Christmas is once again rushing up fast, heralding that time of year when we should all take time to reflect on all that has gone before, and what is to come.
Despite the many deaths caused by humans each day, or the tragedy associated with natural disasters around the world, on the whole humankind still seems to operate on the idea of hope.
In every age and in every culture there have been significant achievements, and today we must seek to find our optimism at that place in our heart
We have a lot to consider.
If we choose a starting point and give ourselves the space to reflect on a story, it can stimulate, inspire and help us decide how best we can either innovate or create and if that’s not possible, move forward helping those who are.
And she (Mary) brought forth her firstborn son, wrapped him in swaddling clothes and laid him in a manger; because there was no room for them in the inn*.
As our world time period in the main dates from the time of the birth of Jesus, later called the Christ (anointed one), we can at this time of year reflect on the historical Jesus and his individual character, which became an inducement to great action and spur to many great achievements.
Jesus has been since his birth been considered the light of the world; a light that represents man’s quest for eternal life, one that would only be made possible by his death.
He was born into a tradition that allowed no portrayals or likenesses of someone considered divine and so to produce an image of a such a man was and is still a tall order for any artist.
Any representation could only reflect the spiritual world of the artist, or the artisan who produced it, the desires of the patron who commissioned it, and lastly but by no means least, the needs of the viewer.
Jesus was not perfect: despite so many people regarding him as being so. It is his imperfections and ability to embrace them, learn from them and help others to do so by communicating his message of courage, love and compassion to others, that endeared him to the early followers of his way of life.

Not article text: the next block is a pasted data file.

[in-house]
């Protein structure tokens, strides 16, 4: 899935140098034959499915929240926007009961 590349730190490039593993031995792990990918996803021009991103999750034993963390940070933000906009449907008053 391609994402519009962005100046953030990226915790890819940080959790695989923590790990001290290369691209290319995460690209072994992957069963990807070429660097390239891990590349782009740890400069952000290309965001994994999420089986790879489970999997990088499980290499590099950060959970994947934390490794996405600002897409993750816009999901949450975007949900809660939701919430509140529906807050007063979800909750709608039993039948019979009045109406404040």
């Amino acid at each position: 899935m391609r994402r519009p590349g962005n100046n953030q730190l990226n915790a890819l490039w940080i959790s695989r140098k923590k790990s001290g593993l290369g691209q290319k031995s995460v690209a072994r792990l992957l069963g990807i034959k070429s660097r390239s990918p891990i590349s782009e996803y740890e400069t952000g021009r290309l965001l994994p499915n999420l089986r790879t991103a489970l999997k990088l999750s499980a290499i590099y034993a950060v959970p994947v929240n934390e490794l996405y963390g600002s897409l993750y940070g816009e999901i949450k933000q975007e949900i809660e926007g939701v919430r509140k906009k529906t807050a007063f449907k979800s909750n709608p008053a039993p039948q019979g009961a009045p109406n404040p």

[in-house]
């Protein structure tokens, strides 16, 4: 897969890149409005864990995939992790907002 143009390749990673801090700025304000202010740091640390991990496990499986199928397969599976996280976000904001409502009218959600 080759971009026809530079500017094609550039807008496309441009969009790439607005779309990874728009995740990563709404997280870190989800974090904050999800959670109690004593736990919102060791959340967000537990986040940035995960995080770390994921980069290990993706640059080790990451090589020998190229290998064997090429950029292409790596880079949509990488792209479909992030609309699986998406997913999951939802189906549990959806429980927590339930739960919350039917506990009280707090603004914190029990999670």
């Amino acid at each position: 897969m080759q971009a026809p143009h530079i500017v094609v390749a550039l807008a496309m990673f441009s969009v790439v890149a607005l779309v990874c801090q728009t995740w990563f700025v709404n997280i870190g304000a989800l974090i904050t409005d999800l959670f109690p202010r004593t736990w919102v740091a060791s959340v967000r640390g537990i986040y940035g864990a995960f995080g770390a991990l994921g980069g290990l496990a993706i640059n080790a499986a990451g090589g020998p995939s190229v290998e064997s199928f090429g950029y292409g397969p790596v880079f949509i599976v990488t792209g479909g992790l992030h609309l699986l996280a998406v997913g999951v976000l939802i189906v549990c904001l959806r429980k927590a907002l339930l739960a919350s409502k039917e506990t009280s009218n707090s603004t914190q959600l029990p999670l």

He offered an example millions choose to imitate.
Early Christians were not pious or in any way ‘superior’, they strove to live their lives full of love, patience, humility and virtue.
When they failed, they picked themselves up and started all over again.
Keeping the memory of Jesus and his forgiveness and unconditional love alive became an important activity from the catacombs of Rome in the first century, to the churches and cathedrals across Europe.
In ancient cultures as at Athens in Greece, the temple had been reserved for priests, while the people stood outside, divinity hidden.
The innovation of the Christian was a desire to come inside a sacred space. So they built churches, whose design style came to represent an ‘architecture of hope’.
This was gradually characterised by the pointed arch of the ‘Gothic’ style, indicating the way to heaven, where peace would reign and life would continue forever.
A Cathedral building has seen a great many changes down the centuries. It has a spiritual purpose and as an outrageous statement of faith, declares a belief in a certain conception of man’s relationship to his maker, one in which hope springs eternal.
Carolyn McDowall, The Culture Concept Circle, 2015